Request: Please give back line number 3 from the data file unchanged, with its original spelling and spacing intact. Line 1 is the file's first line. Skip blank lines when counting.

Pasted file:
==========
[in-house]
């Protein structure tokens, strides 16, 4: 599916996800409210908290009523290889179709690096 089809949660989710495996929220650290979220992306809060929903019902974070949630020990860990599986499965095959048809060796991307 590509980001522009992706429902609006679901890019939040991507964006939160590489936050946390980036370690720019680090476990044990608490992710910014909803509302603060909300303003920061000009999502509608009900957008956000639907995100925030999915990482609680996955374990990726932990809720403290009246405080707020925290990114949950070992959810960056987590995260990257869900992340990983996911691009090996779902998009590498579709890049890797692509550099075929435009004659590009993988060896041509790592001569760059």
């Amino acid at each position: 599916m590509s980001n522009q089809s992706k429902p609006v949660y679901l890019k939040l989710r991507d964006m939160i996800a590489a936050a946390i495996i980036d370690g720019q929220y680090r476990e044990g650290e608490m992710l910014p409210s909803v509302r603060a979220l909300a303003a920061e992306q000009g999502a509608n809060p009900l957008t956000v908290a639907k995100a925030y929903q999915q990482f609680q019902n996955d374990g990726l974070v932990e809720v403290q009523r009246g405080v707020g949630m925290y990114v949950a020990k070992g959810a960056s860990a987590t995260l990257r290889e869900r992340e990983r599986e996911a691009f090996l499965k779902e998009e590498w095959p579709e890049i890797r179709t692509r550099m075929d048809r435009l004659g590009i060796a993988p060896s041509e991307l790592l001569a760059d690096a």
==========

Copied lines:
């Amino acid at each position: 599916m590509s980001n522009q089809s992706k429902p609006v949660y679901l890019k939040l989710r991507d964006m939160i996800a590489a936050a946390i495996i980036d370690g720019q929220y680090r476990e044990g650290e608490m992710l910014p409210s909803v509302r603060a979220l909300a303003a920061e992306q000009g999502a509608n809060p009900l957008t956000v908290a639907k995100a925030y929903q999915q990482f609680q019902n996955d374990g990726l974070v932990e809720v403290q009523r009246g405080v707020g949630m925290y990114v949950a020990k070992g959810a960056s860990a987590t995260l990257r290889e869900r992340e990983r599986e996911a691009f090996l499965k779902e998009e590498w095959p579709e890049i890797r179709t692509r550099m075929d048809r435009l004659g590009i060796a993988p060896s041509e991307l790592l001569a760059d690096a």